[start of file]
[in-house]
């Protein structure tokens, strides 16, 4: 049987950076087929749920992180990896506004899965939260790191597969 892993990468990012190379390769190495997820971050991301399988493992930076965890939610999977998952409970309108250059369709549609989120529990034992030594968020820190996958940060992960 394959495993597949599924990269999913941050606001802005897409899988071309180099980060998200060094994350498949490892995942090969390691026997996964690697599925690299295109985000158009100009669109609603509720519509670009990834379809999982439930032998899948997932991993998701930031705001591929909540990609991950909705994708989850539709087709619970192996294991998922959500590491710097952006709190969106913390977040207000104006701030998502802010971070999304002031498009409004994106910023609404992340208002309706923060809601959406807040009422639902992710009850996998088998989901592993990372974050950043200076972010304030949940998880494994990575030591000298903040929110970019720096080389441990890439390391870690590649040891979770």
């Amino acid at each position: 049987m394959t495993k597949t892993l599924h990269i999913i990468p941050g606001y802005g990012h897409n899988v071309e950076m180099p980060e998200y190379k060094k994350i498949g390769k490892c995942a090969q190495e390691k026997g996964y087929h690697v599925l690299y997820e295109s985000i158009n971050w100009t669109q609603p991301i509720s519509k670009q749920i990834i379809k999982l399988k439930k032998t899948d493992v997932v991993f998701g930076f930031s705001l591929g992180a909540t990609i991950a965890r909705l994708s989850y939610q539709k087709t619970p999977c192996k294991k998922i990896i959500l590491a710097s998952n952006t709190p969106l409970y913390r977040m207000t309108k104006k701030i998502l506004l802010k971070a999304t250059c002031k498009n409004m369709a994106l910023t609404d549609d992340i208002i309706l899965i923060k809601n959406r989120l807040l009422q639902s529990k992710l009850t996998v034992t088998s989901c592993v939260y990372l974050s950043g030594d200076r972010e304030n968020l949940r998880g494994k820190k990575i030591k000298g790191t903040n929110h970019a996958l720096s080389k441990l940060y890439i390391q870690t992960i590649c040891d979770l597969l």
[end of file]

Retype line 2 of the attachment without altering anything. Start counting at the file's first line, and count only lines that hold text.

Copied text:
């Protein structure tokens, strides 16, 4: 049987950076087929749920992180990896506004899965939260790191597969 892993990468990012190379390769190495997820971050991301399988493992930076965890939610999977998952409970309108250059369709549609989120529990034992030594968020820190996958940060992960 394959495993597949599924990269999913941050606001802005897409899988071309180099980060998200060094994350498949490892995942090969390691026997996964690697599925690299295109985000158009100009669109609603509720519509670009990834379809999982439930032998899948997932991993998701930031705001591929909540990609991950909705994708989850539709087709619970192996294991998922959500590491710097952006709190969106913390977040207000104006701030998502802010971070999304002031498009409004994106910023609404992340208002309706923060809601959406807040009422639902992710009850996998088998989901592993990372974050950043200076972010304030949940998880494994990575030591000298903040929110970019720096080389441990890439390391870690590649040891979770």